Some of the most common questions people ask parents of young children are, “Is your baby sleeping through the night yet?” and even more dreaded, “Are YOU getting much sleep?” Guiding our kids to get their best sleep is a challenge many face. Because of this, there are certified sleep coaches! No joke, a person whose job it is to help your baby sleep. So if there is a job for it, that means it is work to get the result you want.
Being the parent with three kids who have three very different baby sleep histories, I respect the struggle and appreciate the science behind the benefits of sleep and how to get it. So today, I talk with Roubina Centeno, the founder of Sweet Dreams Sleep School. Learn how she chose this specialty as a valuable addition to the professional services she offers as a licensed therapist.
Can you clarify what sleep coaching IS and what it IS NOT?
A sleep coach is someone that will complete a thorough assessment of your child’s temperament and current sleep routine, and identify a routine for you to implement to teach your baby to fall asleep independently, or go back to sleep independently.
A baby sleep coach is not there to eliminate all-night feedings, and eliminate all “sleep associations” if family does not mind some of them (though, of course, if you have a list of them they may have you identify the top most important to you).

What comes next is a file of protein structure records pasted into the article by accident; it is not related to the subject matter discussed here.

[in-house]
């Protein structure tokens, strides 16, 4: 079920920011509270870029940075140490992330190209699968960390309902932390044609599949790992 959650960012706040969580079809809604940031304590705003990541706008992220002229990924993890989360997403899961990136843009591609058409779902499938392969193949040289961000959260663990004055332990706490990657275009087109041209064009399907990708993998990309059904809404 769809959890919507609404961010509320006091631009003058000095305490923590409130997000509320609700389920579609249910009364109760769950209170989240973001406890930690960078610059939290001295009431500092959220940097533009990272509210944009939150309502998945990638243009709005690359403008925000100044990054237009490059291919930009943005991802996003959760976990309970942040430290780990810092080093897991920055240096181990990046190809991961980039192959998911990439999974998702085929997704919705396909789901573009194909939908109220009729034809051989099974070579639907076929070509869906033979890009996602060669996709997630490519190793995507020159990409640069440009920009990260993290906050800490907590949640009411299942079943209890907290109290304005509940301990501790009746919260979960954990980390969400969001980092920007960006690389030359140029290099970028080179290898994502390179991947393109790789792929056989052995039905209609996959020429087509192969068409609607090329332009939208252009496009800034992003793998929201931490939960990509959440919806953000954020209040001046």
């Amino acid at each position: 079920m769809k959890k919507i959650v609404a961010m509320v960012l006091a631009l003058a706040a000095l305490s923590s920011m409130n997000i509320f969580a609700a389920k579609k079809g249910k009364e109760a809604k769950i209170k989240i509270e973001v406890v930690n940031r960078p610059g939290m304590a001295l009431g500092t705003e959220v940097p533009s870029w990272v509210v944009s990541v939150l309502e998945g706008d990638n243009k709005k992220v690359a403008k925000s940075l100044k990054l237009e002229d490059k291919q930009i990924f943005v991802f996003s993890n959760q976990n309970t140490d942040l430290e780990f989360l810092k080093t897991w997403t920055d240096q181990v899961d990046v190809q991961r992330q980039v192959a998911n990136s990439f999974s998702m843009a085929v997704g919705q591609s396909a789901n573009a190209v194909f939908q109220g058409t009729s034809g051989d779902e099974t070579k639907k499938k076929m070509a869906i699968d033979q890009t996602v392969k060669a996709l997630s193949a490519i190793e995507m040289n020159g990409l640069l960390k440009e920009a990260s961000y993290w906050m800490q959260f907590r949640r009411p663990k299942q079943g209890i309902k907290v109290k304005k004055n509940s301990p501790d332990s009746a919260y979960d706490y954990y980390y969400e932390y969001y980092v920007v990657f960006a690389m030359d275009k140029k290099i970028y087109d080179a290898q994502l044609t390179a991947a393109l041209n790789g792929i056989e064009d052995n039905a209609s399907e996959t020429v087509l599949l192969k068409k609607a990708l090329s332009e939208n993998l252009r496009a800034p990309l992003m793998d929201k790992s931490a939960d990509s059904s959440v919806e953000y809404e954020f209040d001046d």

Is It Ever Too Late to Start Sleep Training?
Well, there are ideal sleep training windows, since the longer you wait the harder it is to change patterns. Think about it this way, the more deeply ingrained habits are, the longer it will take to break. With that said, it is never too late to start, you just might need to adapt expectations at some point. Furthermore, some babies never have sleep problems until they are toddlers and then they have major sleep regressions, so those children will start sleep training later.
Is it common for sleep trainers to also be licensed therapists? How do you see that as a benefit to your clients?
While it is common for sleep trainers to be certified lactation specialists, certified doulas, and nurses, it is less common that baby sleep trainers are also licensed therapists. I see that as a benefit since I am trained to assess for clinical concerns (such as child attachment disorders, anxiety, and hyperactivity issues in childhood) and can rule out any other concerns during sleep training.
What attracted you to this specialty?
Having a baby with Gastroesophageal Reflux Disease (GERD). Ha! It’s no joke. During that experience, I set sail to learn all that I could about sleep expectations and sleep training an infant with GERD. I was so intrigued that I decided to move towards helping other families.